In May 2018, before the Yellow Cake listing, a long-term agreement on these purchases was signed. But the purchases were made after the listing was completed and with the money received from the investors. The Kazatomprom Memorandum states that about 3100 tons of U3O8 (25.6% of the 2017 production) went to the Canadian storages. Then, there was another purchase so, as a result, the total sum of the 2018 deal constituted $180 mln.

According to the signed agreement, Yellow Cake has the right to buy U3O8 for $100 mln in the course of nine years. The purchasing price is defined as the market price, however, in 2018, it constituted $21.01 per one pound which is significantly lower than the spot market prices were at the moment of the operation’s completion. This fact had aroused some curiosity in the Kazakh media.

Amid all this, no one focused on the fact that it was Canada that became the end storage facility for a quarter of the Kazakh uranium yearly production volume. The storages belong to a plant located in Port Hope where they perform the uranium conversion. Once, this plant worked for the Manhattan project but, since 1988, it belongs to the Cameco corporation, the biggest publicly-traded uranium company and the second biggest company in terms of production size after… Kazatomprom.

Cameco, by the way, is one of the biggest players at Kazakhstan’s uranium field. Up until recently, the company owned the controlling stake (60%) in Inkay joint venture (40% of which belonged to Kazatomprom). After the lengthy negotiations, however, the shares had been reversed. In December 2017, they signed an agreement that sealed the company’s restructuring and now Kazatomprom owns 60% of it. On the other hand, the duration of the subsoil management contract has been extended to 2045. And now, as we can see, a quarter of the yearly production is accumulating in the company’s warehouses.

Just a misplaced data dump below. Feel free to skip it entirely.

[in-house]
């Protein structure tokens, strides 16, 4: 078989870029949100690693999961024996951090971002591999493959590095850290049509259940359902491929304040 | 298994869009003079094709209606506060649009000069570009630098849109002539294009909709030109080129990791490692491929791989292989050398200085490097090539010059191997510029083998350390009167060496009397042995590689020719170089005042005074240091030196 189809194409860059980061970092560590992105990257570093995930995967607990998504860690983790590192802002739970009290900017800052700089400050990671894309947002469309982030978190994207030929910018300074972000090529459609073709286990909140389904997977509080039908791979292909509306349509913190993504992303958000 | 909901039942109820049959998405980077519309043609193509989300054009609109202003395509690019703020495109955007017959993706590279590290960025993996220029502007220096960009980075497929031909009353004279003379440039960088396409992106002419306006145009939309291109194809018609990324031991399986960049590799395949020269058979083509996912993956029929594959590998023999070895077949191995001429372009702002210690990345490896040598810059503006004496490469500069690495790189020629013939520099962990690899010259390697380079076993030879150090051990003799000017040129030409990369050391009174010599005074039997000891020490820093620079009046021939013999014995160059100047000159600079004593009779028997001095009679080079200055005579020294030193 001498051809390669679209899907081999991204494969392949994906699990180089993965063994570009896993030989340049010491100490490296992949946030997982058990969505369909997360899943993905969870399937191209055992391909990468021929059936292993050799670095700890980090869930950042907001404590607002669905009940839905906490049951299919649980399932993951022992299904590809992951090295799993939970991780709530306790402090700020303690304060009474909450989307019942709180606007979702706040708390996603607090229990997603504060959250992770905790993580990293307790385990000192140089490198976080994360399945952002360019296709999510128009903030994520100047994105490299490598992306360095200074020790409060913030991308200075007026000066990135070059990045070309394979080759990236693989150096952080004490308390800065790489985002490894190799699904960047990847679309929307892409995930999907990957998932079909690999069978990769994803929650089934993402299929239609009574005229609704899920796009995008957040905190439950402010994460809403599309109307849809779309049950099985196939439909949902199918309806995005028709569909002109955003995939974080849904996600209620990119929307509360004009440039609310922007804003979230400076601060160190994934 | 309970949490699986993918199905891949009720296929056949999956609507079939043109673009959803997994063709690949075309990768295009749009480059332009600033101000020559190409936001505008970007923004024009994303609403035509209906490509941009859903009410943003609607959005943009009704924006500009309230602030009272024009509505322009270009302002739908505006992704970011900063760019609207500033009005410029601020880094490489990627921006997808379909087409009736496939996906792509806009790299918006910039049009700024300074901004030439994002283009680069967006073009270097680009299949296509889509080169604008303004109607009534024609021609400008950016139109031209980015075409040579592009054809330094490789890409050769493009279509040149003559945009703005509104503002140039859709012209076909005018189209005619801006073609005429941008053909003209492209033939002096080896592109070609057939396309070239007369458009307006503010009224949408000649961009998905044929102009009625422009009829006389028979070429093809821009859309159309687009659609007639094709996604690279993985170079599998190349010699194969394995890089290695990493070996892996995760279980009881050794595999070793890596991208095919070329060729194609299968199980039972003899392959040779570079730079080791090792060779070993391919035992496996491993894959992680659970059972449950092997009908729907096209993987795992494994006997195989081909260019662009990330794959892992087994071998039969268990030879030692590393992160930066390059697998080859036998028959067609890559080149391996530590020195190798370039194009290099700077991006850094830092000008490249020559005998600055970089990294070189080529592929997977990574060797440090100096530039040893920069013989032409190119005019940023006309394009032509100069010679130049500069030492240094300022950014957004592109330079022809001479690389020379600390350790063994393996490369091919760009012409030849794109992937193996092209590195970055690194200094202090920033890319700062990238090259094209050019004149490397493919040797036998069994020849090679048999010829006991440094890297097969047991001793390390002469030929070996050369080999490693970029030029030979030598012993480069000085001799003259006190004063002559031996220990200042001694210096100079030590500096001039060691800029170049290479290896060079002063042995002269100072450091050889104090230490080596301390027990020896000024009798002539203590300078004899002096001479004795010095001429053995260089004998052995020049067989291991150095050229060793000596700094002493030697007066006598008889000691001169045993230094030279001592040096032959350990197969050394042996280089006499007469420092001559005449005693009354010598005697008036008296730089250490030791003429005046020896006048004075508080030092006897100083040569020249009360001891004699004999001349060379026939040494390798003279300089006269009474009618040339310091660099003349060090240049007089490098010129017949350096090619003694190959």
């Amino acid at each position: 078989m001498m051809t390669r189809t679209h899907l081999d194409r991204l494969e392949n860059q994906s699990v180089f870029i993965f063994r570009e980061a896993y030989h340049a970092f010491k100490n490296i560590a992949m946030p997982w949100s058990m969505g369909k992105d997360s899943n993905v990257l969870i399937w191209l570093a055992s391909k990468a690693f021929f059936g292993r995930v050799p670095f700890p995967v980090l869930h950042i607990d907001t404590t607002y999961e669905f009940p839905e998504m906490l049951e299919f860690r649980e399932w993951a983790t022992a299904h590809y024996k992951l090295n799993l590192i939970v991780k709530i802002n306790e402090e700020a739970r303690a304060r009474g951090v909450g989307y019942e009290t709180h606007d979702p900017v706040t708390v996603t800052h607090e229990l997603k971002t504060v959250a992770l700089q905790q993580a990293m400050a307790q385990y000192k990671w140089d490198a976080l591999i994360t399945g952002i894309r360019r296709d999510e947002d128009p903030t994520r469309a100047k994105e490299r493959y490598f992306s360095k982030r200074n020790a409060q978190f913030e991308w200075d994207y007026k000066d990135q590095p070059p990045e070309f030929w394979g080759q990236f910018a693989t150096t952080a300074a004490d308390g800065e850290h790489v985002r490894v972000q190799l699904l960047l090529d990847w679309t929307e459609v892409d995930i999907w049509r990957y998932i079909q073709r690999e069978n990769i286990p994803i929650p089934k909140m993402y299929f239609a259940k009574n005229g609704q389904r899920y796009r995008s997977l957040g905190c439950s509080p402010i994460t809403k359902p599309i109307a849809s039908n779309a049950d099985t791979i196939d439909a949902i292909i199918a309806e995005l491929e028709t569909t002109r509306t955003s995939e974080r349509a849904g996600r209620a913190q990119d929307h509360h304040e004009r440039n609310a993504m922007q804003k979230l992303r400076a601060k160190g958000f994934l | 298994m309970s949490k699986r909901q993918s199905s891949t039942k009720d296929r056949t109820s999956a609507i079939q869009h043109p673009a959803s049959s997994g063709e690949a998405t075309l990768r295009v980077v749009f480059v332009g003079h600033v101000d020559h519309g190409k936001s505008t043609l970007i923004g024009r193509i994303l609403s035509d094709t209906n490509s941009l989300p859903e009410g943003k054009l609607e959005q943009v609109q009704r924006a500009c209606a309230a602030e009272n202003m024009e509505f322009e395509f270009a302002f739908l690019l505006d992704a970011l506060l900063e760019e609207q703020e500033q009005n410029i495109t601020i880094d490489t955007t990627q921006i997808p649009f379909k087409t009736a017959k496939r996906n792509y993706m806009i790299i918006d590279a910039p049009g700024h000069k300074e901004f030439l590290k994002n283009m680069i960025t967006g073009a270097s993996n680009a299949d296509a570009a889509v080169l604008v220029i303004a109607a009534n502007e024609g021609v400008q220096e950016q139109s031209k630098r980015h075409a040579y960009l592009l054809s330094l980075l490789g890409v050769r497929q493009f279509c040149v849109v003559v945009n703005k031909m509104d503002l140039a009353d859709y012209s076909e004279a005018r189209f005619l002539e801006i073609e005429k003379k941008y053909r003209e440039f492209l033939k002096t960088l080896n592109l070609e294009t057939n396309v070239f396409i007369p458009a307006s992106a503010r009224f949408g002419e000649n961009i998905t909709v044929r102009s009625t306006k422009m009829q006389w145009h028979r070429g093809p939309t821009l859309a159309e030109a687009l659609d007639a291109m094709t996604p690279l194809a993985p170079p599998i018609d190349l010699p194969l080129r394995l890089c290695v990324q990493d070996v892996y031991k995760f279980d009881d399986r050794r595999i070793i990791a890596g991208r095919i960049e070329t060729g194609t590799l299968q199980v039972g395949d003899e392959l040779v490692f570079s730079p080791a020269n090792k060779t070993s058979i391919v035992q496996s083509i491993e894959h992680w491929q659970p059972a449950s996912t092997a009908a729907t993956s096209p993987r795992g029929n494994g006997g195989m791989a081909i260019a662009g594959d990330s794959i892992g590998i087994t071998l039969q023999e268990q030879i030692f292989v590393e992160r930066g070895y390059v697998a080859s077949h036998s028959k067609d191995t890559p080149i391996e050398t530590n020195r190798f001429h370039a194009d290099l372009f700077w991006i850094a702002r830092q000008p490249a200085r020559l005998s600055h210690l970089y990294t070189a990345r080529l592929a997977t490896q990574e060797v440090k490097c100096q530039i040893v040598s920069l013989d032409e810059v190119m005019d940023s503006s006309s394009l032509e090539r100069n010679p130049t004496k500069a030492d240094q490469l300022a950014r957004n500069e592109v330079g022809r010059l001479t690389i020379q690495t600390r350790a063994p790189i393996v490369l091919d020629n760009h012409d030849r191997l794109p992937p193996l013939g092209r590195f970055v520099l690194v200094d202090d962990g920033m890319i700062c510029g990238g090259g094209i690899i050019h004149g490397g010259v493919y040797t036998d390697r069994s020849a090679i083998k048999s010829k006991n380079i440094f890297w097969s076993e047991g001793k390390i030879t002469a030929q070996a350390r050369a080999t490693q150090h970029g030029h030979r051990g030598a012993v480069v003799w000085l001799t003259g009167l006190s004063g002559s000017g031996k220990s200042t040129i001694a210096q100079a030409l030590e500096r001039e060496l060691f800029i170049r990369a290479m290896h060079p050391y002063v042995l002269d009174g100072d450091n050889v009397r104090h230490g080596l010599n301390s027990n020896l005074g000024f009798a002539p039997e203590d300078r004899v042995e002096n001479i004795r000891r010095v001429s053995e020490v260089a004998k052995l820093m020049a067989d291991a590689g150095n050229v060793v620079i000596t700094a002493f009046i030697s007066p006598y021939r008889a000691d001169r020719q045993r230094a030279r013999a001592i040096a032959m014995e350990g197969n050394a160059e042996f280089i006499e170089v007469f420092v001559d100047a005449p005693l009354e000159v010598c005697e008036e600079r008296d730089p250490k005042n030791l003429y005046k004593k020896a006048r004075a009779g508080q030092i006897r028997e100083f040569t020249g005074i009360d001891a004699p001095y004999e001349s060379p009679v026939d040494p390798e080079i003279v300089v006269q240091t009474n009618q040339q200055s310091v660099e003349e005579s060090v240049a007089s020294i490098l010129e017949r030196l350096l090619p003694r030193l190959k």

The Turbulent Market and Its Managers

So, without a doubt, Cameco acts as part of the big uranium market management scheme. And even though the times of cartels or syndicates have irrevocably passed (presently, only OPEC is operating according such a primitive model, however, the organization is forbidden to work in the biggest Western countries), to deny the existence of the directing force at the uranium market is pointless.

The uranium market is now operating in the state of turbulence and several factors influence its prospects simultaneously. All of them go for both the rise and the fall of the uranium prices. We will name only the most apparent ones (we will describe the interworking of the factors and the main players matrixes in a separate article – kz.expert).

The Matrix of the Uranium Market Factors

In these circumstances, it would be exceptionally careless to rely exclusively on the invisible market force, especially in such a special field. Therefore, it is reasonable to assume that it has its own “board of directors” searching for the legal instruments to influence the prices and finding them is the form of the purchasing companies such as Yellow Cake. Note that this is not the first publicly-traded corporation of this kind.

The first one was Uranium Participation Corporation (UPC), a Canadian publicly-traded company founded by billionaire Eric Sprott. In 2005, it too made an IPO at the stock-market. It was then when they established the rule – 85% of the sales proceeds was to be used for the purchasing of the uranium for the purpose of benefiting from the prices rise. Since then, the company has conducted 11 IPOs and received in total $765.2 mln from the investors. Such purchases look not so much like investments as attempts to balance out the market prices.

Note that UPC had made its mark in creating the Uranium One corporation but left the company when it was sold to  Rosatom.

However, regardless of who is “pulling the strings” of setting the prices at the uranium market, the façade of this infrastructure looks impeccable. The purchasing companies, despite their satellite character, are listed at the stock-market and their boards of directors look quite respectable. They include the representatives of the business elite as well as the reputable insiders of the industry.

Now Kazakhstan too has found its place there.